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Household items that can cause property division headaches

On Behalf of | Jun 23, 2024 | Divorce

The property division process during divorce is fraught with potential pitfalls. Spouses can find themselves disagreeing about everything from what their house is worth to who keeps the business. Retirement accounts, motor vehicles and other high-value assets often become the focus during the contested property division matters.

However, assets worth less on their own, but quite a bit combined, can also be a source of conflict. For example, household furnishings can lead to disputes between spouses during property division. The following are some of the common challenges of handling shared personal property from inside the marital home.

Setting a reasonable value

Experts estimate that the average Furnishings in someone’s house cost about $16,000. However, that may vary drastically from one household to the next. It is also possible for the vast majority of that value to stem from one or two assets, with the others being secondhand or cut-rate acquisitions. Spouses may argue over what individual assets are worth or how to compensate someone who simply gives up their right to all of the furniture, appliances and other goods in the marital home.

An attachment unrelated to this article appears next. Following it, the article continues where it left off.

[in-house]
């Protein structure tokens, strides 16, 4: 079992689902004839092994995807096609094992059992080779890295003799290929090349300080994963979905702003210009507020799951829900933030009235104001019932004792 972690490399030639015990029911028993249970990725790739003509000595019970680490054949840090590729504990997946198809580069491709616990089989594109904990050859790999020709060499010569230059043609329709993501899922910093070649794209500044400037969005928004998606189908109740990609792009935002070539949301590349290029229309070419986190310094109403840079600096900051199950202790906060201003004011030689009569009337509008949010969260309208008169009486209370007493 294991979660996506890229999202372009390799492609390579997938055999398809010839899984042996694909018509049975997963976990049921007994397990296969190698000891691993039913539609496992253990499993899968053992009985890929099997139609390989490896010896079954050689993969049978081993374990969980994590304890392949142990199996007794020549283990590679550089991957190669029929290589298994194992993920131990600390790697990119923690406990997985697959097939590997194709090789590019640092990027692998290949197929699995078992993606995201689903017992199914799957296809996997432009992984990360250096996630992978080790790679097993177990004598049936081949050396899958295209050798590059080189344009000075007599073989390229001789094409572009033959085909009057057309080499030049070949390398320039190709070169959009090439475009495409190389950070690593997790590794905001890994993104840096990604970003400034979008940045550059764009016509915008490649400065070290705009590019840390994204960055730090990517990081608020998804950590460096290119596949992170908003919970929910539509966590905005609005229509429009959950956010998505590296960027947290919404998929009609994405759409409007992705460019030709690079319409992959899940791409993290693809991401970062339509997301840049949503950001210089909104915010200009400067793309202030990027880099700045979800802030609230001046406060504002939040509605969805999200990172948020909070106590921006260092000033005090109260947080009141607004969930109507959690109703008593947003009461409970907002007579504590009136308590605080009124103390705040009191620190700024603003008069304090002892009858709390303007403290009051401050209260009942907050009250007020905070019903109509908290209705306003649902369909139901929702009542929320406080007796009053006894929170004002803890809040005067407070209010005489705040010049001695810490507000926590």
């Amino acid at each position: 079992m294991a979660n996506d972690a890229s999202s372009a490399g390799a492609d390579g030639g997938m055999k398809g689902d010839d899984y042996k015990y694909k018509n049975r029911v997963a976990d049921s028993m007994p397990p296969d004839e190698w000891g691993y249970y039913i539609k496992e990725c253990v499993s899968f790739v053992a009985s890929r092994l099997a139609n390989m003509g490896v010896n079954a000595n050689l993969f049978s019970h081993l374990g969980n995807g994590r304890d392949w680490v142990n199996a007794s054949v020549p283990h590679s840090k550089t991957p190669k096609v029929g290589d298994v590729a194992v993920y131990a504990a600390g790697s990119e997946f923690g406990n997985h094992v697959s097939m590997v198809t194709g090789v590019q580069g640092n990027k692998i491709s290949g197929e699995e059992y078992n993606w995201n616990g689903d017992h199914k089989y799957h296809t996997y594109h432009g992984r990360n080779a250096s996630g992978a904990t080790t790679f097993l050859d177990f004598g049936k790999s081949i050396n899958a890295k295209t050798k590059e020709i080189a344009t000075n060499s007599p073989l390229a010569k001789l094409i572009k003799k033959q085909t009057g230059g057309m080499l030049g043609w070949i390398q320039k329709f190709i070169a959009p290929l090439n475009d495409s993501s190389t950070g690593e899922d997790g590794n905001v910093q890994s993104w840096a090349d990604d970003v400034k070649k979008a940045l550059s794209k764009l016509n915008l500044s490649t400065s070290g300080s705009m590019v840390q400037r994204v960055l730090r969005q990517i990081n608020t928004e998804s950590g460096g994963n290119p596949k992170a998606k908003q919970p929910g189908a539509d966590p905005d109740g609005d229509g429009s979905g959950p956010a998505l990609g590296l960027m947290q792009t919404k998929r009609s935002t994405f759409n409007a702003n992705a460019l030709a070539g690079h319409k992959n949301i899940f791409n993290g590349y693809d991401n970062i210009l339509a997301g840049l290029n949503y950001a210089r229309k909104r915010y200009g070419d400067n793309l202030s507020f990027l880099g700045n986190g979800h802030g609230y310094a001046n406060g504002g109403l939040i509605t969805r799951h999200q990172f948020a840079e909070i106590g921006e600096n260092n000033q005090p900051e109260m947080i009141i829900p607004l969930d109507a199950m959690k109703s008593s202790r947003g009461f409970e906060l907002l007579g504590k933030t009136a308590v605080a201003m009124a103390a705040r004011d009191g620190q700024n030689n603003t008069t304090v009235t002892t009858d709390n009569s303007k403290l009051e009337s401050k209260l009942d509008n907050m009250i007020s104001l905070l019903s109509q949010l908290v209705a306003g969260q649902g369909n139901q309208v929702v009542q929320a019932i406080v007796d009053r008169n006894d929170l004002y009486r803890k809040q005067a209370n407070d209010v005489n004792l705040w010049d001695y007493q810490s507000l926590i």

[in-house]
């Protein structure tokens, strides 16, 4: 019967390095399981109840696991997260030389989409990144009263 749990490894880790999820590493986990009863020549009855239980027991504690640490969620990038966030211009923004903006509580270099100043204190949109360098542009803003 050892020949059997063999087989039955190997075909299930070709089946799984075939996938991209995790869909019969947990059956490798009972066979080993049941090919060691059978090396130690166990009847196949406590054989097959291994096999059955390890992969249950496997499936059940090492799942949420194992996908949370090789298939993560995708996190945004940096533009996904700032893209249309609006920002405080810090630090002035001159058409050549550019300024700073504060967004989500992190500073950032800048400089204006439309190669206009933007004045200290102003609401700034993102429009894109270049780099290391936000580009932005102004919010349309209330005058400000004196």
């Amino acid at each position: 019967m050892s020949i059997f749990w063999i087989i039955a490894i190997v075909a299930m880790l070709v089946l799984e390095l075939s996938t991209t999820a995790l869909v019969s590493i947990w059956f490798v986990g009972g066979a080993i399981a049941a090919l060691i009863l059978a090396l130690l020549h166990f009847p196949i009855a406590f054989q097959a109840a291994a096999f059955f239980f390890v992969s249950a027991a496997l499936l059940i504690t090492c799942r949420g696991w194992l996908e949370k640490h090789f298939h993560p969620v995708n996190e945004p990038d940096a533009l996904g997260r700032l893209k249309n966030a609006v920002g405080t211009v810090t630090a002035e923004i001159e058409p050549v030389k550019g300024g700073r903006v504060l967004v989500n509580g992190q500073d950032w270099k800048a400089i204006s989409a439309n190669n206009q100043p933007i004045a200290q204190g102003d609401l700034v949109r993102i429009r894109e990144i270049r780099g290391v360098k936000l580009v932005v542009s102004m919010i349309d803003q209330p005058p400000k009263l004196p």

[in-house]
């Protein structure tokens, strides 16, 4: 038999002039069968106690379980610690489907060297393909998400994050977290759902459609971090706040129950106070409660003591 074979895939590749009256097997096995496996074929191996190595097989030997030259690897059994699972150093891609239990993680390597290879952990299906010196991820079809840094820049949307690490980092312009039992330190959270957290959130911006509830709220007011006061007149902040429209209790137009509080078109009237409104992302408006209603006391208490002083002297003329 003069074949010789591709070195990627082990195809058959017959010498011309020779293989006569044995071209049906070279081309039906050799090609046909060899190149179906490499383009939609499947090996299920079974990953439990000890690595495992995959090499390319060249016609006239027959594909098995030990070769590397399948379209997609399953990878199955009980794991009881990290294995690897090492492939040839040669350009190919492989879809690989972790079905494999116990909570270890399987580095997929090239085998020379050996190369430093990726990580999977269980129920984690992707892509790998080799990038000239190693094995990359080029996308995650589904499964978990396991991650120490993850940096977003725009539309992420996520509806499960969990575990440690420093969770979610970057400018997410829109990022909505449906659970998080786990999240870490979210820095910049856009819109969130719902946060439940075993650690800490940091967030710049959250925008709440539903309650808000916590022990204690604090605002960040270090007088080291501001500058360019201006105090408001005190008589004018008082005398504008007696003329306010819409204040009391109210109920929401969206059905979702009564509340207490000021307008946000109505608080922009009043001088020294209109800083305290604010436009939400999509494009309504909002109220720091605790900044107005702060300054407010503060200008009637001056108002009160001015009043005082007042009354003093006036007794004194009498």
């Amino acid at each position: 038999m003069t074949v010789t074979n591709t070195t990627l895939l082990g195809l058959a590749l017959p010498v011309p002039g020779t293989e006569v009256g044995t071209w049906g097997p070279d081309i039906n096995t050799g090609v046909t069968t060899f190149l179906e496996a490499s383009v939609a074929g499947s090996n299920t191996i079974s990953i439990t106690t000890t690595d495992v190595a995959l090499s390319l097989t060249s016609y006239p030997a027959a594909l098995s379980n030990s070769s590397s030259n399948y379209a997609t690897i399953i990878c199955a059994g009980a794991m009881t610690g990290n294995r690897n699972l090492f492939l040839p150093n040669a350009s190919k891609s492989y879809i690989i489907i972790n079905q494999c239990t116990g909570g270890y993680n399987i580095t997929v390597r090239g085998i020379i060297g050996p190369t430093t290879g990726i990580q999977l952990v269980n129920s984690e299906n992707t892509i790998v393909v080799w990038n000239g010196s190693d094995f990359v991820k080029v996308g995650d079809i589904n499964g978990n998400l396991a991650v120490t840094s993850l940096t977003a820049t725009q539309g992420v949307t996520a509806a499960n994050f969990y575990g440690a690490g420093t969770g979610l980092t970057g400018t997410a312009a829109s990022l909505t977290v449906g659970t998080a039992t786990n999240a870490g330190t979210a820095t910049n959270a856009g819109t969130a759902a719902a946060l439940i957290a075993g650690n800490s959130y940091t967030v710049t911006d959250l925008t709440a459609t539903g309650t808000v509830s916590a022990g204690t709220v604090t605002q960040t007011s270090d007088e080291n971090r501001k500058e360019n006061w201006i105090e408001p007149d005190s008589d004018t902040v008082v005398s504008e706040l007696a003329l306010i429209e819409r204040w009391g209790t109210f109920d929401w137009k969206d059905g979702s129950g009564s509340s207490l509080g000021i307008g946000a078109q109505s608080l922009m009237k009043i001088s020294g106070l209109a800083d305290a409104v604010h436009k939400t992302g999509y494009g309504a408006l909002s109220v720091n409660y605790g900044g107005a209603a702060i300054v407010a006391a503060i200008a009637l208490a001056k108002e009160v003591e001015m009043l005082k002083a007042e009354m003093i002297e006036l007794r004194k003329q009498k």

Clarifying what is marital and what is separate

Often, there is an assumption that everything in the marital home is marital property. However, someone may have come to the marriage already in possession of a household’s worth of furniture or a kitchen’s worth of cookware and appliances. Whether household goods are marital property or not can be a challenging discussion. Some assets may technically be the separate property of one spouse. Reviewing financial and ownership records can help establish which resources are subject to division and which likely remain the property of one spouse even after the divorce.

Choosing who keeps what

Sometimes, one spouse leaves the marital home with the announcement they don’t want any of the property within it other than their wardrobe. Other times, spouses fight over heirloom furniture, paintings or brand-new appliances. It can be very difficult to decide who keeps which assets, especially if either spouse has emotional attachment to any of the goods. Emotional value can be as important of a consideration as financial value for some people during the asset division process.

Realizing that home furnishings can be worth tens of thousands of dollars, and could cause conflict as a result, can be beneficial for those preparing for contentious upcoming property division discussions. Those who set appropriate goals and who prepare for certain assets to cause conflict may have an easier time navigating the challenges that arise at the end of marriage.


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